Set some time in the 1970s, All Our Names is told via two narrators. One is Helen, a young, white social worker with the Lutheran Relief Services in Laurel, a fictitious American mid-western town and the other is Isaac, an Ethiopian boy who arrives in the town on a student visa.
Volunteering to help Isaac acclimatise to his new life, Helen falls in love with the enigmatic young man though she knows little about him. His file notes are scant, his folder contains only “a single loose leaf of paper. . . . There was no month or date of birth, only a year. His place of birth was listed only as Africa, with no country or city. The only solid fact was his name, Isaac Mabira, but even that was no longer substantial: Any name could have filled that slot, and nothing would have changed.” Isaac is thus an enigma to Helen — a man “made of almost nothing, not a ghost but a sketch of a man I was trying hard to fill in.” The truth about his identity and his past are slow to emerge. Isaac is not even his real name it transpires, but an identity borrowed from a friend at university in Kampala so he could escape from a country where the “ecstatic promises of a socialist, Pan-African dream” have faded into civil war and unrest. He’d made his way from Ethopia to Uganda via Kenya, along the way shedding the 13 ancestral names his father had given him. Through the course of the novel we learn that he replaced these with new names, sometimes being referred to as Langston and other times as the Professor and finally Isaac.
The real Isaac is a boy from the slums of Kampala. The pair met at the university campus, a place both were too poor and ill-connected to join officially so they are forced to hang around on its fringes. Isaac ( the real one) is a charismatic figure, an idealist who is determined to make his mark on the world and to play a part in his country’s future. The colonial era is over but the time of the dictators is looming and like many young Africans Isaac is swept up in the excitement of its possibilities. Impetuous by nature he taunts the rich students, plasters the corridors with posters and eventually stokes a small revolt, which spirals out of control. His more cautious friend Langston trails in his wake, dreaming only of a future as a writer. When Isaac’s idealistic fervour takes him further down the revolutionary path, an attempted coup and resulting brutal actions, mean the parting of the ways for the two friends. Isaac remains in Uganda building his reputation as a paramilitary leader while Langston, a born survivor, flees, his assumed identity ensuring their names remain interchangeable while their lives cease to coexist.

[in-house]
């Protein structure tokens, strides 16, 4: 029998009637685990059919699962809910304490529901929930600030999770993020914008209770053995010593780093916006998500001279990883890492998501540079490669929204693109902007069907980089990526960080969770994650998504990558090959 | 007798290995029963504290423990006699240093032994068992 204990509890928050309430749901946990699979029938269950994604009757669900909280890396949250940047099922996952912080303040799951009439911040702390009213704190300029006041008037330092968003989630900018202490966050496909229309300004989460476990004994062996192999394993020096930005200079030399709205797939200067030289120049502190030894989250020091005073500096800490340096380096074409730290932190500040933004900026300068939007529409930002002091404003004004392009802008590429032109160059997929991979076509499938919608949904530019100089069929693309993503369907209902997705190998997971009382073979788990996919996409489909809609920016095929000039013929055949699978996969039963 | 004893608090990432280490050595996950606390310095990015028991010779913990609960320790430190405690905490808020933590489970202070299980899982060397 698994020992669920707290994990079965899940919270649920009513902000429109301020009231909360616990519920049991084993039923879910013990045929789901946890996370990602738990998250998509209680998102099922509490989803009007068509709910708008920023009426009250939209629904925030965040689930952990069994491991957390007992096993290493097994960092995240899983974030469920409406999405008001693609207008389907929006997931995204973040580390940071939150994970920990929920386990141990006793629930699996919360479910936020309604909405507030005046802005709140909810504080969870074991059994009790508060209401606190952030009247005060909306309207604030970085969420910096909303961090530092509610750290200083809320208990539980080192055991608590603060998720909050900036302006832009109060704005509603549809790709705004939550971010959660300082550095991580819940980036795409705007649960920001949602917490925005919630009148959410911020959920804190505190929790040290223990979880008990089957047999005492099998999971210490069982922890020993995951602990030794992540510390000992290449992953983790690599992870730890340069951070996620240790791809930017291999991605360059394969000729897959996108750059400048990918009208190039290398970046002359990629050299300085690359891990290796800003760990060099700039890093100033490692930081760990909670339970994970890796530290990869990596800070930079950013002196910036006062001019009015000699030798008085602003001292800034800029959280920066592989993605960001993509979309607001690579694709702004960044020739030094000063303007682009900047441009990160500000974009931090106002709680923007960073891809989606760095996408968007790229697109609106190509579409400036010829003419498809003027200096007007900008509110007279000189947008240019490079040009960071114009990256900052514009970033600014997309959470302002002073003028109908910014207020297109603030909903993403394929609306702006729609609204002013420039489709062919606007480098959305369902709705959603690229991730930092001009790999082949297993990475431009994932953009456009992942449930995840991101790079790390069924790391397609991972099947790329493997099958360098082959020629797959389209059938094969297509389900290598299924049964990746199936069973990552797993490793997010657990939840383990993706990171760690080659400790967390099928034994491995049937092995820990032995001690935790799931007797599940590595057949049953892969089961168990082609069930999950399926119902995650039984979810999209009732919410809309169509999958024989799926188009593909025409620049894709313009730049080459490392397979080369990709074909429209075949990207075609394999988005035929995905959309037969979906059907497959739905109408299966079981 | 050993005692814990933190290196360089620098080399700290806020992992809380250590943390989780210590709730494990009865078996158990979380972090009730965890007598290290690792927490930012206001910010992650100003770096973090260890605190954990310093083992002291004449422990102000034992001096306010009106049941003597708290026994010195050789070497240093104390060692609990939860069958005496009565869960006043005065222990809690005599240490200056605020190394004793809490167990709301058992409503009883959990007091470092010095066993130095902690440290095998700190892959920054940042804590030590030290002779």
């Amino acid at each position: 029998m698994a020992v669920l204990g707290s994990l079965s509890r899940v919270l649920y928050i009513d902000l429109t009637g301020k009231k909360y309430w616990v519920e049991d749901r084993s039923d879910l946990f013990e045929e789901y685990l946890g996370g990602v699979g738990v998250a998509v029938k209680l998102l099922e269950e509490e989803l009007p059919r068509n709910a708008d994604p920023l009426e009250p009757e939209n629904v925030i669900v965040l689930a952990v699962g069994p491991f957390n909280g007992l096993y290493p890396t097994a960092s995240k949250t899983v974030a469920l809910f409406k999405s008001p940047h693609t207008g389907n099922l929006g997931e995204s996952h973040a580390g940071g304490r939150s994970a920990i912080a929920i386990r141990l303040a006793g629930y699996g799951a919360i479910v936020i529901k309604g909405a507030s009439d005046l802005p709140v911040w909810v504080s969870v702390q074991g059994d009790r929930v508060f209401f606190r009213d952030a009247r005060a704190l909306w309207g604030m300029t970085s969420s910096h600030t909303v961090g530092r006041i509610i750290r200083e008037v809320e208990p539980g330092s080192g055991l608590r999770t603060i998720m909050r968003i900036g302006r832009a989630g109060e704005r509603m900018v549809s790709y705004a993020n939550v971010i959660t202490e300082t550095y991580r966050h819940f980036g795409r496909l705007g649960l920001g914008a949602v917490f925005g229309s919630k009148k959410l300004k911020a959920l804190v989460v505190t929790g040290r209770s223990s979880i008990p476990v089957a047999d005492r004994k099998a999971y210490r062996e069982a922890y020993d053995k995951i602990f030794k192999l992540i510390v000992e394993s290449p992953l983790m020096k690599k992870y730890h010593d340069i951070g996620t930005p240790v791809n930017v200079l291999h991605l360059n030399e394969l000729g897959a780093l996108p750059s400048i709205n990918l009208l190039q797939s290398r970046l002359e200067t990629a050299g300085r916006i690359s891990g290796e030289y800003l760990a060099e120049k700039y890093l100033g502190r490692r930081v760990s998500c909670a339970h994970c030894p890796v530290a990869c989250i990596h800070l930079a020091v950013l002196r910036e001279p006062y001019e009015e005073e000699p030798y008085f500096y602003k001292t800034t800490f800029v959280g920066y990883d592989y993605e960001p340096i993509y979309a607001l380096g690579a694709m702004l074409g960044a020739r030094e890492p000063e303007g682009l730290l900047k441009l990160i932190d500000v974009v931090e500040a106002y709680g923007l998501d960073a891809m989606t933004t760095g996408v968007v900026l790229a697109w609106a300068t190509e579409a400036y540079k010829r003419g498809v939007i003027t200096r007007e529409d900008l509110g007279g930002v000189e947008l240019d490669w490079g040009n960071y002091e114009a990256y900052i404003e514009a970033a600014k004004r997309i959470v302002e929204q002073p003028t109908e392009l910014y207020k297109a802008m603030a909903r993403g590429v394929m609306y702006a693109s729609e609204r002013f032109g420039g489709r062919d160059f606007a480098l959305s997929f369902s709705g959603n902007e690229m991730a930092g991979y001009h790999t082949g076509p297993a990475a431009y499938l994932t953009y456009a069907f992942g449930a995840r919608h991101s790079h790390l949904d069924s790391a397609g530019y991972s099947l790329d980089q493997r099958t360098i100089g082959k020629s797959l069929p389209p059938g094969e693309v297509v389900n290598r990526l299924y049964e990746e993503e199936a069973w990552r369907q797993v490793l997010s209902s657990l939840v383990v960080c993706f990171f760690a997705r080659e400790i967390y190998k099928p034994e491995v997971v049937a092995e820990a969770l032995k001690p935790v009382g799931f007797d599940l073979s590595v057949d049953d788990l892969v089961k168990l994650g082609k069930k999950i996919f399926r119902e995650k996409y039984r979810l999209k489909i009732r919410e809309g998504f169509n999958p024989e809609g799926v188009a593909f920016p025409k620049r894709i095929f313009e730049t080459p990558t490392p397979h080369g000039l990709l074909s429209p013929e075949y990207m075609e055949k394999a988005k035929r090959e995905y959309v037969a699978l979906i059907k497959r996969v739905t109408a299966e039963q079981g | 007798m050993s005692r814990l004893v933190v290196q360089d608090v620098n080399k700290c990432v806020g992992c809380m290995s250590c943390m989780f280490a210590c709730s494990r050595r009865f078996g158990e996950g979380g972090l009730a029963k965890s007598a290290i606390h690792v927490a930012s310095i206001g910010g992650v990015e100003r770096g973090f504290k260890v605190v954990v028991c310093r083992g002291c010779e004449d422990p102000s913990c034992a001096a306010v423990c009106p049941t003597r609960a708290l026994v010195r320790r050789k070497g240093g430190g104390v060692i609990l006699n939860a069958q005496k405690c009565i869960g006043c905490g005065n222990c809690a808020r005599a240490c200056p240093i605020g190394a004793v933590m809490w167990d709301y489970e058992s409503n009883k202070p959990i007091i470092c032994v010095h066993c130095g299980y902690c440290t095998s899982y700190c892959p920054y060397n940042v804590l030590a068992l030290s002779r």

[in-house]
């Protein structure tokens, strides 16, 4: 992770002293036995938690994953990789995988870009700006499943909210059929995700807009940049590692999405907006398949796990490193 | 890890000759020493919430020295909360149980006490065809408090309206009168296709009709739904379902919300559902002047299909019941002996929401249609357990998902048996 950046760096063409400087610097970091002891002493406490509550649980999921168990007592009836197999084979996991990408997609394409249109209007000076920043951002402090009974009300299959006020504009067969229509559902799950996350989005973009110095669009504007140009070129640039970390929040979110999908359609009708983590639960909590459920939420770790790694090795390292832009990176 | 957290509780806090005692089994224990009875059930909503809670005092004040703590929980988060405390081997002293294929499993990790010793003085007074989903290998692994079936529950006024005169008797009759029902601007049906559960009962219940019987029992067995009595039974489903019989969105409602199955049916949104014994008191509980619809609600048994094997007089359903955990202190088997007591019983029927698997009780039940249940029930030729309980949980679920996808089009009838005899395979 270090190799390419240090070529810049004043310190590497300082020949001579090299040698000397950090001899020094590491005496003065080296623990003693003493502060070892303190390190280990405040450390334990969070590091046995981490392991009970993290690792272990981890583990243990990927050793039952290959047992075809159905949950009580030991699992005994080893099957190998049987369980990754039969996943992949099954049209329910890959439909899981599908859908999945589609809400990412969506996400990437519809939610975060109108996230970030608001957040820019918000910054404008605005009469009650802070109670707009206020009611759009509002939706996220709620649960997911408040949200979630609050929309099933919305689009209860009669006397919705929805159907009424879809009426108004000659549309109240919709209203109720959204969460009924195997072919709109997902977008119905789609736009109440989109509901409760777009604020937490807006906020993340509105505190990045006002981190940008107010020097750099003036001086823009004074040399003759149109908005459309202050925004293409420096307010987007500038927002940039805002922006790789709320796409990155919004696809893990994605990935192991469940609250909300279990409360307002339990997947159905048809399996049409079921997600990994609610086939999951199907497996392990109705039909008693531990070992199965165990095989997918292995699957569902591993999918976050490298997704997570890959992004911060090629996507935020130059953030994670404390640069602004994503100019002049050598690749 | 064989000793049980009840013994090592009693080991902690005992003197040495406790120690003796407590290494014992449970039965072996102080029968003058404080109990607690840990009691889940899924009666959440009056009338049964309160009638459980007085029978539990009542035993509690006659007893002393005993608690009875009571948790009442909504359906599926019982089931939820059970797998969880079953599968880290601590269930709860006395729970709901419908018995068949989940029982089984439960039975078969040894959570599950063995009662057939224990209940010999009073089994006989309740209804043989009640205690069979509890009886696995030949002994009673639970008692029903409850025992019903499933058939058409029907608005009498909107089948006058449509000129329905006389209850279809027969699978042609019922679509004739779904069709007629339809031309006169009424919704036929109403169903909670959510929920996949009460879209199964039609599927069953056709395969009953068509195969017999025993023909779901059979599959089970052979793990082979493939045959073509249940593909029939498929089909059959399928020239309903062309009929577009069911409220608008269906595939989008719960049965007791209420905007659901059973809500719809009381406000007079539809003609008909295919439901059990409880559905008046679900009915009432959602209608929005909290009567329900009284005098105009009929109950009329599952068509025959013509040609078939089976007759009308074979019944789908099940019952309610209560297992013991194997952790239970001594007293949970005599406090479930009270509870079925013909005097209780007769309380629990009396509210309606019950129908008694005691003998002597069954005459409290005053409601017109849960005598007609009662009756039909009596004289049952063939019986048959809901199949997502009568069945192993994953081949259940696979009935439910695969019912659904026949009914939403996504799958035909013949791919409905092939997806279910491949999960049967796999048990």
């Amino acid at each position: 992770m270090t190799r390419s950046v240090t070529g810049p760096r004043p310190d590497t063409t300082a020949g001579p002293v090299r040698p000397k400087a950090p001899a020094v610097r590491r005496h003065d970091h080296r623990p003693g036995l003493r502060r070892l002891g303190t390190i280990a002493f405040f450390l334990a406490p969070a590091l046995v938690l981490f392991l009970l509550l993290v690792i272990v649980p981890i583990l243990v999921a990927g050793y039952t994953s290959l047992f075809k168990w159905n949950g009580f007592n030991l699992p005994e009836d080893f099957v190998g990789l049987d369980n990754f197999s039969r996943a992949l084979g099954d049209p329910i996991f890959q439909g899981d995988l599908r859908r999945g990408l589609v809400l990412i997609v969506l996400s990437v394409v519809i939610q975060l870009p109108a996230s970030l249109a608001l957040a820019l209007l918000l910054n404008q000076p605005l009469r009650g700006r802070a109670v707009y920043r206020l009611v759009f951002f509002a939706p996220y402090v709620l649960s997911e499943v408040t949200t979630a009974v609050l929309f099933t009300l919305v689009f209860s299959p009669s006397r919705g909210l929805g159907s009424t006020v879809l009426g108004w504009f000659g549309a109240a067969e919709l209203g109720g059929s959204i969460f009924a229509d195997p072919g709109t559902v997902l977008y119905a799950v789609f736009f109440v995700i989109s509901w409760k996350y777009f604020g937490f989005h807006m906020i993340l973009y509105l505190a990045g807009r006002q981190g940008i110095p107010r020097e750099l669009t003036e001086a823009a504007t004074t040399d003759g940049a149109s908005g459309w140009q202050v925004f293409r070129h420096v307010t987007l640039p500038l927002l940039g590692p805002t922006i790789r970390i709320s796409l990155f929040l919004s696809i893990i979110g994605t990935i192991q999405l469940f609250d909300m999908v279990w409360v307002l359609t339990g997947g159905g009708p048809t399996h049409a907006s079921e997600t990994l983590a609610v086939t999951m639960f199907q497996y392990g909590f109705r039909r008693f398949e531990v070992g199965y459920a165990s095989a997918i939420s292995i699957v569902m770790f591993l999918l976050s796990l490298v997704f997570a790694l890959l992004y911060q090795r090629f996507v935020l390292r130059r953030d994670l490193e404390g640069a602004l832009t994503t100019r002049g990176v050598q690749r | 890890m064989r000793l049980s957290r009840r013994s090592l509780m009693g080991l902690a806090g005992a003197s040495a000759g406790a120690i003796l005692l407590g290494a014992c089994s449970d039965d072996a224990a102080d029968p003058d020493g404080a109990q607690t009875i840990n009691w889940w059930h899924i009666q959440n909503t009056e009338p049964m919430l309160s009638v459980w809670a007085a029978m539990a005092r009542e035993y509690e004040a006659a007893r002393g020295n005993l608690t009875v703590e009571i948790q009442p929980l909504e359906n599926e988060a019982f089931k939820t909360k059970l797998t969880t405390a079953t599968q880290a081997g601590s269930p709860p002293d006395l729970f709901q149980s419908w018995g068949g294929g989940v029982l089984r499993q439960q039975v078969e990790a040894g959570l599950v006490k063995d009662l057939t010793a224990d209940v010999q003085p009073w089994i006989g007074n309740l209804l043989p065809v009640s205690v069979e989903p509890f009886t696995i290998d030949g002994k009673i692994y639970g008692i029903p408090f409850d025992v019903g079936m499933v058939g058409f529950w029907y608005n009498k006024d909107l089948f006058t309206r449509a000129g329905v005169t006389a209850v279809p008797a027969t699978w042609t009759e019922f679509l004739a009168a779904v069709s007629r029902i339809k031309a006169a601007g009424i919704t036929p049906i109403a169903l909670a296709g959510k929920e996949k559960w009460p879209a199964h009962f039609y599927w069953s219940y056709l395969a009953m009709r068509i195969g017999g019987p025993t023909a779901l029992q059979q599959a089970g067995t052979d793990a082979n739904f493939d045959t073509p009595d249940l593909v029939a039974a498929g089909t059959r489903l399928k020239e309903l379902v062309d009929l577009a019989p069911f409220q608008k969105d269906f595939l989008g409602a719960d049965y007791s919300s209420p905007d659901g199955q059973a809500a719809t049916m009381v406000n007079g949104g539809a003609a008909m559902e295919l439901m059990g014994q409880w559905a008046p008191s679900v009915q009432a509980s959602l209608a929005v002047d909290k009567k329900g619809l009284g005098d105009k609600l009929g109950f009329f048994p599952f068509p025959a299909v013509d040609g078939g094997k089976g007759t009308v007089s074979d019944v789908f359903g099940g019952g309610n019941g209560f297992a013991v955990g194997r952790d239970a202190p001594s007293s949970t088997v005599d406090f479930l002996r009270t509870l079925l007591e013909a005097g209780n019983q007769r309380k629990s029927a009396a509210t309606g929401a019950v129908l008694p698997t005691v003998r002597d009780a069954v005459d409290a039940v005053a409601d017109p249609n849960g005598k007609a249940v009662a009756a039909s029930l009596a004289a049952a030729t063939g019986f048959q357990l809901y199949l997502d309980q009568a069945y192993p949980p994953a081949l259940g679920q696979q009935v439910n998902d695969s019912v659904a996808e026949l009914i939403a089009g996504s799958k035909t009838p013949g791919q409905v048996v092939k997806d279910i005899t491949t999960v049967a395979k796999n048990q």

His identity is further stripped from him when he encounters the reality of life in a small town not yet ready to open its minds to the idea of racial equality. One day Helen plans to take him to a diner in town that “was never officially segregated, but I couldn’t remember anyone who wasn’t white eating there, either.” Anticipating trouble, before she leaves to pick him up, she “wrote down on a piece of paper, in case I forgot it later: ‘We have every right to be here.'” But the people at the diner don’t agree. At first the waitress is sent over to ask if maybe they would like to get their food to go. And then when Isaac says, “No. We would rather eat it here,” she returns with their orders: Helen’s on the standard cream-colored plates, and Isaac’s on a “stack of thin paper plates barely large enough to hold the food.”
It’s a salutary reminder that their affair, so far kept hidden from Helen’s work colleagues and her mother, will need to remain a secret. Since neither of them can be who they truly want to be, the book depicts a world in which people’s names and identities can be another casualty of violence and oppression.
Mengustu portrays these issues in a tone that is reflective and restrained. Long on mood but short on details, many elements of this novel remain an enigma, so we are left to decide for ourselves what happens to the lovers.
Dinaw Mengestu was born in Ethiopia though emigrated to America when he was a child. Now an English professor at Georgetown University, “All Our Names,” is his third novel. I had never heard of him when I happened on a copy at the Hay Literary Festival. After skimming the first page I had a feeling this would be one book I would enjoy. And so it proved. I’ve seen a few reviews where critics have commented that they didn’t think All Our Names was actually his best work. That’s just made me even more determined to find the earlier work.